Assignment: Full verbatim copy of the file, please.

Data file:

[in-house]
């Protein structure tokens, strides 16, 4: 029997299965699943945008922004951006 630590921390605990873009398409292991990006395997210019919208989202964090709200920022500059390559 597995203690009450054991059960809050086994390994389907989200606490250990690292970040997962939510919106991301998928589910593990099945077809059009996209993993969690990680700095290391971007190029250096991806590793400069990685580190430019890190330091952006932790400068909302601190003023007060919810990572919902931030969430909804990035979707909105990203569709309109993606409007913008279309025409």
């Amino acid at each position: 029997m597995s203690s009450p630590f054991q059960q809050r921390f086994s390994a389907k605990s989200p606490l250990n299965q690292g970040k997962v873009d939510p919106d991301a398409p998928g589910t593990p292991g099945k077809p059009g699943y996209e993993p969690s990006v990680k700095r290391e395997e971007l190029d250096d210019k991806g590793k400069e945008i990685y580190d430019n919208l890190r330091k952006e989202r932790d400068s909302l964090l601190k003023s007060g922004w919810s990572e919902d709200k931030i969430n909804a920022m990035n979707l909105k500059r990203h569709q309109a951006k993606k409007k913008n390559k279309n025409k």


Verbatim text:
[in-house]
């Protein structure tokens, strides 16, 4: 029997299965699943945008922004951006 630590921390605990873009398409292991990006395997210019919208989202964090709200920022500059390559 597995203690009450054991059960809050086994390994389907989200606490250990690292970040997962939510919106991301998928589910593990099945077809059009996209993993969690990680700095290391971007190029250096991806590793400069990685580190430019890190330091952006932790400068909302601190003023007060919810990572919902931030969430909804990035979707909105990203569709309109993606409007913008279309025409």
């Amino acid at each position: 029997m597995s203690s009450p630590f054991q059960q809050r921390f086994s390994a389907k605990s989200p606490l250990n299965q690292g970040k997962v873009d939510p919106d991301a398409p998928g589910t593990p292991g099945k077809p059009g699943y996209e993993p969690s990006v990680k700095r290391e395997e971007l190029d250096d210019k991806g590793k400069e945008i990685y580190d430019n919208l890190r330091k952006e989202r932790d400068s909302l964090l601190k003023s007060g922004w919810s990572e919902d709200k931030i969430n909804a920022m990035n979707l909105k500059r990203h569709q309109a951006k993606k409007k913008n390559k279309n025409k």